Tuesday, November 29, 2011

Joe the Plumber Shrugged

Can't read this:
Union Pacific struggles to find enough electricians who have worked with diesel engines. Manufacturers in many places can't find enough machinists. Oil companies must fight for a limited supply of drilling-rig workers.

"There's a tremendous shortage of skilled workers," said Craig Giffi, a vice chairman of the consulting firm Deloitte. A recent survey it did found that 83% of manufacturers reported a moderate or severe shortage of skilled production workers to hire.

Without thinking of this:
"Give us men!" The plea began to hammer progressively louder upon the desk of the Unification Board, from all parts of a country ravaged by unemployment, and neither the pleaders nor the Board dared to add the dangerous words which the cry was implying: "Give us men of ability!" There were waiting lines years' long for the jobs of janitors, greasers, porters and bus boys; there was no one to apply for the jobs of executives, managers, superintendents, engineers.

3 comments:

  1. Just one more consequence when everyone in the middle class thinks they have to go to college. More people unemployable as "college graduates" and fewer people skilled in the trades.

    It seems the logical solution is for colleges to start offering degrees in welding, plumbing, and electrical work. Then they can continue to bilk the vast middle class from their wealth, Middle class kids can fritter away 4 years drinking and chasing tail and the economy still gets a few people who can work with their hands. win-win-win.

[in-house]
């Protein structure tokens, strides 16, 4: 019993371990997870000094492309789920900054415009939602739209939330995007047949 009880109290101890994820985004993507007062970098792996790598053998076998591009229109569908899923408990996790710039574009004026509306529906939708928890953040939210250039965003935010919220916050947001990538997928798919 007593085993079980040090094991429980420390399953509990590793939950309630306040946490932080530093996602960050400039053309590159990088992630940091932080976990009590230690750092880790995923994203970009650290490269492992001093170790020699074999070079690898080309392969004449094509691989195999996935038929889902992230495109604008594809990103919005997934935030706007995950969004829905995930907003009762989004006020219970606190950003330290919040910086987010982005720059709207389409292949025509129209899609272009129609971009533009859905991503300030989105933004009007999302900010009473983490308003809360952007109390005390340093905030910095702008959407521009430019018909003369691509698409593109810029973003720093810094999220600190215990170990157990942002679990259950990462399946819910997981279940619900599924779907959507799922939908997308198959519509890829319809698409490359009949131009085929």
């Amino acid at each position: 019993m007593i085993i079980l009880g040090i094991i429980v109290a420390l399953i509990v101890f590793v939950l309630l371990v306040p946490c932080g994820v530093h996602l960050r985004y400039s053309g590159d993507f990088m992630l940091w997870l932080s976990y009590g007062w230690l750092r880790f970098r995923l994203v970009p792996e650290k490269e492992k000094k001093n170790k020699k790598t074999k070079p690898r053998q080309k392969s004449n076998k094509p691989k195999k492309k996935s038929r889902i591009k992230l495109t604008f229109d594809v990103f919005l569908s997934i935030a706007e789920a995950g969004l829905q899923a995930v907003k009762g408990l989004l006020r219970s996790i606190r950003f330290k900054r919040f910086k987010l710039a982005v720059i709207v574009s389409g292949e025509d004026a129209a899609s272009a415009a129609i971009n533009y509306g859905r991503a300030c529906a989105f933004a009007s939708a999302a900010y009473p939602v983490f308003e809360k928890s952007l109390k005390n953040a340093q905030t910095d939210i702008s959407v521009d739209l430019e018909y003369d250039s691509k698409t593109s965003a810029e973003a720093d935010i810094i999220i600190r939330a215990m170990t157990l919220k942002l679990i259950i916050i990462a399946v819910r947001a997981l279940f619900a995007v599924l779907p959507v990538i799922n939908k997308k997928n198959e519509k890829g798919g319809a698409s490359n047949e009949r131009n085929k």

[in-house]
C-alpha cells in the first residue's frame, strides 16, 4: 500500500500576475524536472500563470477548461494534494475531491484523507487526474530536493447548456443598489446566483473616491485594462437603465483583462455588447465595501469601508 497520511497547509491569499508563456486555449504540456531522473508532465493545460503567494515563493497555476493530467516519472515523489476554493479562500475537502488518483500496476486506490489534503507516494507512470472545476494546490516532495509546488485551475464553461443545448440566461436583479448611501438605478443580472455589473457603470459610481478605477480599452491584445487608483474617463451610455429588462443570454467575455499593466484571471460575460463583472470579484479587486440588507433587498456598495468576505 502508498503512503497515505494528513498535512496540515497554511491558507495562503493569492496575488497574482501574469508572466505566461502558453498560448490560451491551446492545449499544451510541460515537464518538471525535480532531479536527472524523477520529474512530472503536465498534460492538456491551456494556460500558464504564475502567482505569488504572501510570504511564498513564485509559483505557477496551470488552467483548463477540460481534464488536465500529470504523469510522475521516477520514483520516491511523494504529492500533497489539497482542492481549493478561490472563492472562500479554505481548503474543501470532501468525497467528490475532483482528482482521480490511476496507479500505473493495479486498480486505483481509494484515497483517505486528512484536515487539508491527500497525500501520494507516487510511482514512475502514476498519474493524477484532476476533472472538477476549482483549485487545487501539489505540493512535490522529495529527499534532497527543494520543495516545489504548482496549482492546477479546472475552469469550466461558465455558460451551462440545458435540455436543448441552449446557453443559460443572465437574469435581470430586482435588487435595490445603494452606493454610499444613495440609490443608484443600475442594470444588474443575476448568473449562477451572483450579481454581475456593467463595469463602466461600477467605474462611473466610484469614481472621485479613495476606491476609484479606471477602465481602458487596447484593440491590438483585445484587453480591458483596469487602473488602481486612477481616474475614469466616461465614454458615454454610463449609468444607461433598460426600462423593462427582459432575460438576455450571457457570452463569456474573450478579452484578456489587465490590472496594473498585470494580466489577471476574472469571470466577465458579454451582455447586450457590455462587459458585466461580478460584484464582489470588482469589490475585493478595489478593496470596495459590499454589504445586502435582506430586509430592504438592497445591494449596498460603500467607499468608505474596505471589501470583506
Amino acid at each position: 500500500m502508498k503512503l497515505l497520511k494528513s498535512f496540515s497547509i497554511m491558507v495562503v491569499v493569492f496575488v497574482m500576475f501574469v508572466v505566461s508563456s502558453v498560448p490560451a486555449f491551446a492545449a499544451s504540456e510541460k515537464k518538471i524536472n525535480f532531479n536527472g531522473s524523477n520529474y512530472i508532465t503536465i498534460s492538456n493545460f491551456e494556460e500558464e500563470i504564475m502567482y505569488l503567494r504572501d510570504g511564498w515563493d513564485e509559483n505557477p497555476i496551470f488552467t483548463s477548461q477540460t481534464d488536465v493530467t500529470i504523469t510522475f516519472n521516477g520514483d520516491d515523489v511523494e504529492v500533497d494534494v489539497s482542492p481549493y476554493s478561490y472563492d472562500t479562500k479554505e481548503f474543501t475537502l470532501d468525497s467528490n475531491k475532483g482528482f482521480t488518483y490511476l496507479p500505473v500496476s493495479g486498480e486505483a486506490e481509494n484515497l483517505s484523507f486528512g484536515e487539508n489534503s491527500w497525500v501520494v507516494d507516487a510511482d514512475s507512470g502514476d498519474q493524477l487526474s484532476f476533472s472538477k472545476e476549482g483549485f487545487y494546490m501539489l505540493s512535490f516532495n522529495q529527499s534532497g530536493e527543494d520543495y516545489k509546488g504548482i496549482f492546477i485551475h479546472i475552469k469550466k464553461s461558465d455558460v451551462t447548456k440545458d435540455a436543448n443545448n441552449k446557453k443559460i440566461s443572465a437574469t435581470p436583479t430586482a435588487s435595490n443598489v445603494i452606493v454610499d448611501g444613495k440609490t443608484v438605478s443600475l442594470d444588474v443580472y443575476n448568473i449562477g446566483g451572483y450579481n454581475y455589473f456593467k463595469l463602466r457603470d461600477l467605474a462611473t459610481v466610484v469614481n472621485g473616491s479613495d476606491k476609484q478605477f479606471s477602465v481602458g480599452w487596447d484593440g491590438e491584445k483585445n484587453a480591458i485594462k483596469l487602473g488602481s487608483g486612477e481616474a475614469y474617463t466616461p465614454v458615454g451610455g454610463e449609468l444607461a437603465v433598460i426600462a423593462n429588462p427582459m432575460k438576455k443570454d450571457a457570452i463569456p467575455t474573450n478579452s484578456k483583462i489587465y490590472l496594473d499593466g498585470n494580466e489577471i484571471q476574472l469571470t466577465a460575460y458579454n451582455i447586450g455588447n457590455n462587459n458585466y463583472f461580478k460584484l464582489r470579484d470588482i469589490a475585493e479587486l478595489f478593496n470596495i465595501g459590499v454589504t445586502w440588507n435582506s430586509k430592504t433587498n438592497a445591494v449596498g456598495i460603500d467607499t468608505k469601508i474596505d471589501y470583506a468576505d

ReplyDelete
  2. Back in the mid-70s I had various part time jobs in a couple of local machine shops. During that time I noticed that the local high school graduates had no idea of how to work. They knew how to talk on the phone with their friends. They knew how to stand around. They didn't even know how to pick up a broom and sweep when they'd go talk to their new buddies at work. The only way they'd keep busy s if a boss was standing right there saying do this. Then they'd ct all surprised when they were let go.

    It's only got worse since then.

    ReplyDelete
  3. Peter - I remember being young & stupid once, and I *did* have to be told about the importance of "looking busy" after I joined the Navy.

    Sadly, it's not a skill/attitude that's taught in public schools.

    Although it damn well should be, since most kids won't end up working in buildings that have their own janitors.

    ReplyDelete